A very short story about a little girl named Annie.
|Her mother's eyes had a way of changing from green to brown, depending on her mood. She called them "bedroom" eyes. Today they were brown, like the color of churned-up mud on a rain-soaked cow path. Annie couldn't say why they were brown, or why her mother felt compelled to yell at no one in particular while cooking the franks and beans that were to be dinner. Only that she knew it would be best to stay out of the way. Safer to play with her older sister's dolls in the far corner of the living room, where all the dust bunnies hung out.|
Annie picked up her favorite doll, Skipper, with a shaking hand, softly singing to herself. With her brown eyes and brown, straight hair down to her shoulders with sweeping bangs, Annie was the life-size twin to Skipper. The shattering of glass hitting the floor made Annie jump, her mother's voice screeching bad words that once got her a bruising smack across the face by her father for repeating. The smell of burned beans had finally seeped into her corner. Skipper wrinkled her nose at the putrid smell.
"No dinner for you, Skipper. Bad girls go to bed on empty tummies." Annie pushed together the dusty tumbleweeds in the shape of a bed, laid Skipper down on her back, and covered her with a crocheted pink blanket sized perfectly for Skipper that her mother had made.
She heard the screen door squeak open, and she peaked up over the cat that was sitting on the arm of the sofa as her older sister walked into the house.
"Janey, is that you?," yelled her Mother. "I told you to be back a half hour ago." Her voice got louder as she stomped out of the kitchen, rumbled through the dining room toward the front door where Janey hesitated, her hand still on the door knob. Janey lunged in the other direction, her long ginger hair following, away from the menacing voice. Mother loomed into view as she came around the corner, holding a heavy wooden spoon like a tennis player waiting for a serve.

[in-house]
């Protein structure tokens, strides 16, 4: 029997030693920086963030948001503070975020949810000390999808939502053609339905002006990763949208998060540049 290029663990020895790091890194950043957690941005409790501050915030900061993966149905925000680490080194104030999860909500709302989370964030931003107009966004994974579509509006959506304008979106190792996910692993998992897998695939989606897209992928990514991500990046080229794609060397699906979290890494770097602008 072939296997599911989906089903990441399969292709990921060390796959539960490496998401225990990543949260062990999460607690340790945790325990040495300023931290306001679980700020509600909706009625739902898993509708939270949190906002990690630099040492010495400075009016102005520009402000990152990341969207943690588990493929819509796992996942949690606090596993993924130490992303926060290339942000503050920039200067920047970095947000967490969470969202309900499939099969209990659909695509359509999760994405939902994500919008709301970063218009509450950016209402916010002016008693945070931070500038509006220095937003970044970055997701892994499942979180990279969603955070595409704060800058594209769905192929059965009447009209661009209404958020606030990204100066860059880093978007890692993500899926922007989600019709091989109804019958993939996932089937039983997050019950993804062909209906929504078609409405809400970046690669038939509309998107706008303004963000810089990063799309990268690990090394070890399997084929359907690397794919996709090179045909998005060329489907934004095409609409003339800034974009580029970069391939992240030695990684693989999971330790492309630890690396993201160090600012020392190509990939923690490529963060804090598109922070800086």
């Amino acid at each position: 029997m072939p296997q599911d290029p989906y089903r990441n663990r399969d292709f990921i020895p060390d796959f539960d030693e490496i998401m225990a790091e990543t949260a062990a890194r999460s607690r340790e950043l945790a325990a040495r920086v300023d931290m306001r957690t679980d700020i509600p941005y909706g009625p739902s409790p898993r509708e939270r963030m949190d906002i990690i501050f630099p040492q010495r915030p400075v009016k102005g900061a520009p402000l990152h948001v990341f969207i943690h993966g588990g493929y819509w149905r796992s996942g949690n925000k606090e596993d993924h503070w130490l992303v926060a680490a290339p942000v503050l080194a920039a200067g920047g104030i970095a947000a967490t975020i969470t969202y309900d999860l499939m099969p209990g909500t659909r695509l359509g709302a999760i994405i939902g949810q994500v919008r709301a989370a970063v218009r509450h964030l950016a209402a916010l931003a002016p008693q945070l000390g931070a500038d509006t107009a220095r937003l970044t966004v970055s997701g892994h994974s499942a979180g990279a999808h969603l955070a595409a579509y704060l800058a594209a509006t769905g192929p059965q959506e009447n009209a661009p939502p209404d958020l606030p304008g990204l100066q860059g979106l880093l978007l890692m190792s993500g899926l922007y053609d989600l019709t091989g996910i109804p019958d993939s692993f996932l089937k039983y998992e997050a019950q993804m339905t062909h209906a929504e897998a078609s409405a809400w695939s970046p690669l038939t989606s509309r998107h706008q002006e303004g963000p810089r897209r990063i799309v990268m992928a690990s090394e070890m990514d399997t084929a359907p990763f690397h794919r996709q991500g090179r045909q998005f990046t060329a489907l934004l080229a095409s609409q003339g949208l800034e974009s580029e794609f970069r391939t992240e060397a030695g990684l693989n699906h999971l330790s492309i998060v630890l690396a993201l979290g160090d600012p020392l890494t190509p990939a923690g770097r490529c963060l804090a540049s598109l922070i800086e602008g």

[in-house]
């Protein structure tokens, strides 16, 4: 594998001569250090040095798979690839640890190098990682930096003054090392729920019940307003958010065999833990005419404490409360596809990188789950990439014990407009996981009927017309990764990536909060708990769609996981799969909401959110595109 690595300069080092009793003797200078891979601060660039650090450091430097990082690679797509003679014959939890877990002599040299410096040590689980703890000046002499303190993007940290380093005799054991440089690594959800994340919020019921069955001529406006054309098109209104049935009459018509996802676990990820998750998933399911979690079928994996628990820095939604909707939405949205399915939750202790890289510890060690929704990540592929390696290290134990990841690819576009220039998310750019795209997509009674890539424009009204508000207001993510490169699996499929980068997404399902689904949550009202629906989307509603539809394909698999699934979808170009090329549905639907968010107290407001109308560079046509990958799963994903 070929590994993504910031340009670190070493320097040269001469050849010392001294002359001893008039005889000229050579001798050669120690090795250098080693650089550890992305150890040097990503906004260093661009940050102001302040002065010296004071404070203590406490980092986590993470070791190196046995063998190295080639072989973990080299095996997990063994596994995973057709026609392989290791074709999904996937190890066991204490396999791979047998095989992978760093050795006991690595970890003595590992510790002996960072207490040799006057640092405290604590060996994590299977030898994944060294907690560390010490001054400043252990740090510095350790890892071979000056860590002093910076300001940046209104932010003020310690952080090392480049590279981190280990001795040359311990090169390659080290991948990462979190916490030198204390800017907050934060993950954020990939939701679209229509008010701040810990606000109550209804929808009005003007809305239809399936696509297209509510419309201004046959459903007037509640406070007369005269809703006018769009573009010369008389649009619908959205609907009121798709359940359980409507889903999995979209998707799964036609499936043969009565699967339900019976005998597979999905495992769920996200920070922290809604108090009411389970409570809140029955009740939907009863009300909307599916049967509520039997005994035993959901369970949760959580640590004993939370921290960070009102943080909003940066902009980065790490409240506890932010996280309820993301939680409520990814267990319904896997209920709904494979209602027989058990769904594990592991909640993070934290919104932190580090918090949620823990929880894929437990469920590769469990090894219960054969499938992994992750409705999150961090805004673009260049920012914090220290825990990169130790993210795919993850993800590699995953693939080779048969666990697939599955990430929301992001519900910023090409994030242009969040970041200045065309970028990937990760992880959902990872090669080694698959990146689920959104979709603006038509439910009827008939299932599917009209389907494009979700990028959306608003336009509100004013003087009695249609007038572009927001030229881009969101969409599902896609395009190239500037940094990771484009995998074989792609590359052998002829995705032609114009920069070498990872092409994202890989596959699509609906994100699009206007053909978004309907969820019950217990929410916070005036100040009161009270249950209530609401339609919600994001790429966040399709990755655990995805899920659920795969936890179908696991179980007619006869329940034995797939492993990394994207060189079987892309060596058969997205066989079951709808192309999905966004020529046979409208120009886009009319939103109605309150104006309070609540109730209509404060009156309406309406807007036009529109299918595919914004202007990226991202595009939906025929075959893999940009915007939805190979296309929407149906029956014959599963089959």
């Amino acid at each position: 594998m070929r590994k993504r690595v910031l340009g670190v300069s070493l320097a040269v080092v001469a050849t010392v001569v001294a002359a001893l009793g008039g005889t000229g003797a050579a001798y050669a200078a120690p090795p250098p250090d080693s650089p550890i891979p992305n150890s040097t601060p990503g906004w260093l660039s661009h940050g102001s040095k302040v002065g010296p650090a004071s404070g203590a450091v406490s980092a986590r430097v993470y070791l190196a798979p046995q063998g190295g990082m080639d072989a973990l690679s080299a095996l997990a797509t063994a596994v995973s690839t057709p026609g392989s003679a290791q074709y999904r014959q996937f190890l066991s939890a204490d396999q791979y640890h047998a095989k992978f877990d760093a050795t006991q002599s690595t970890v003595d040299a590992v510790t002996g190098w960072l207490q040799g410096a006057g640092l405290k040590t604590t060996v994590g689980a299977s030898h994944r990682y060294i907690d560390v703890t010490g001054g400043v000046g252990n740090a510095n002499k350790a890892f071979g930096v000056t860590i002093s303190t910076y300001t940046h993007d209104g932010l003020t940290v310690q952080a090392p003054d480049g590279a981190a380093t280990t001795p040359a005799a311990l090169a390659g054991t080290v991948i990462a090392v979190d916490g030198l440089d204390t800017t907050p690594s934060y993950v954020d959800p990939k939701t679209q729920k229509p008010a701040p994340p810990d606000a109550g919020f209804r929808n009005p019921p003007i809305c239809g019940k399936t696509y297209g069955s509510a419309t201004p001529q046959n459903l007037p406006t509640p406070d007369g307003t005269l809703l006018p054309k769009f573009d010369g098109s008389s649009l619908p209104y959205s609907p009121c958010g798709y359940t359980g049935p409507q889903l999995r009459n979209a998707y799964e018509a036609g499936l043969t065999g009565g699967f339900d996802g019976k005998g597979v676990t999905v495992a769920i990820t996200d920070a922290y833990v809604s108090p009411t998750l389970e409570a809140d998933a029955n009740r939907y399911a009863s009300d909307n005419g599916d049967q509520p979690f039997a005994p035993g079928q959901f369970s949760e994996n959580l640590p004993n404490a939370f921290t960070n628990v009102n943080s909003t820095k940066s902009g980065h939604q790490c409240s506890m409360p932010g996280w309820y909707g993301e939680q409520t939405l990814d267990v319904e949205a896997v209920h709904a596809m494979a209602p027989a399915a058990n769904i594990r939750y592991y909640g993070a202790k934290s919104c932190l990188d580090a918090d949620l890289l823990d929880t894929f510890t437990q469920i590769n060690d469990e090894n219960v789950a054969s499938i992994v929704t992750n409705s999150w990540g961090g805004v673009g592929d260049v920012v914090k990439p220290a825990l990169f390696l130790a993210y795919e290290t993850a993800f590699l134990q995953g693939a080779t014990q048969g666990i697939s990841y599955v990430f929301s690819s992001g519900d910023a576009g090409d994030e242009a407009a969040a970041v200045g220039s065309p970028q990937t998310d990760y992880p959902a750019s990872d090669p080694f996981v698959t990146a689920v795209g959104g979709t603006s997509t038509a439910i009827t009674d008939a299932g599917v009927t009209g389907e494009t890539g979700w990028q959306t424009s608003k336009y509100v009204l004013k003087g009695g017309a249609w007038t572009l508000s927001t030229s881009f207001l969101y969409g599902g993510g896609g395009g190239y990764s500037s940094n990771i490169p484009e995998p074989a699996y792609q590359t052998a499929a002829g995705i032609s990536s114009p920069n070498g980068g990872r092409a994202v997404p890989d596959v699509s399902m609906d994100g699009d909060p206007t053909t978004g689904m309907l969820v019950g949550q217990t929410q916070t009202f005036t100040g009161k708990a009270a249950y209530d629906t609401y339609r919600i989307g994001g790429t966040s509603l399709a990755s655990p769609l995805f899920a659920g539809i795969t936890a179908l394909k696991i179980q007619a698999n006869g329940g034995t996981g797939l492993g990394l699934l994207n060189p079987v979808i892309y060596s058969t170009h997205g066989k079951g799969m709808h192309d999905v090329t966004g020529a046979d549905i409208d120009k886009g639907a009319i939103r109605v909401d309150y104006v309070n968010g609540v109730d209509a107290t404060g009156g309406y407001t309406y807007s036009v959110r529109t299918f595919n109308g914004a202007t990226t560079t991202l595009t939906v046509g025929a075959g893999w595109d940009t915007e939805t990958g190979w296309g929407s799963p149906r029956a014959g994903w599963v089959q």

Annie hunkered down, nestling herself into the corner where the sofa nearly met the wall, her small hands muffling her ears, while the cat skedaddled off the couch to its own hiding place under the TV stand, eyes glowing caution-yellow. Girl, feline and doll knew the chase was on.
Her mother and Janey raced around the center staircase, her sister trying to escape to her room upstairs or back out any door, her mother cutting her off every time, surprising for such a tubby woman. The catch-me-if-you-can while maintaining a steady rant at full volume finally wore her mother down, allowing Janey to break the tie. Looking out the picture window, Annie watched her fly free off the front stoop, turn to give her mother the bad finger and yell back, "Take your damn meds, you crazy bitch!", and jog down the road.
The immediate silence was frightening.
"Annie, where are you?" called out her mother.
"Just stay where you are 'til Daddy comes home, then Mother will behave," whispered Skipper, sitting up with her stiff legs straight out and flat, shoeless feet pointing up at the ceiling, right arm extended and hand flexed like a school crossing guard.
"Come on, Annie, time for dinner," said her mother.
Annie shifted onto her knees. "You'd rather eat burnt beans than stay safe with me?" asked Skipper, her mouth puckered into an 'oh' of surprise that didn't reach her brown eyes.
"Don't want to make Mommy mad." The little girl poked her head up. What color were Mother's eyes?
"Ah, there you are. Be a good girl and wash your hands."
Green would be so much better than brown, thought Annie. The little girl stood up and walked toward her mother. Walking passed the woman, shoulders hunched and eyes on her little feet, she tensed up as she felt the breeze of the spoon before it smacked her back side. Nope, definitely brown.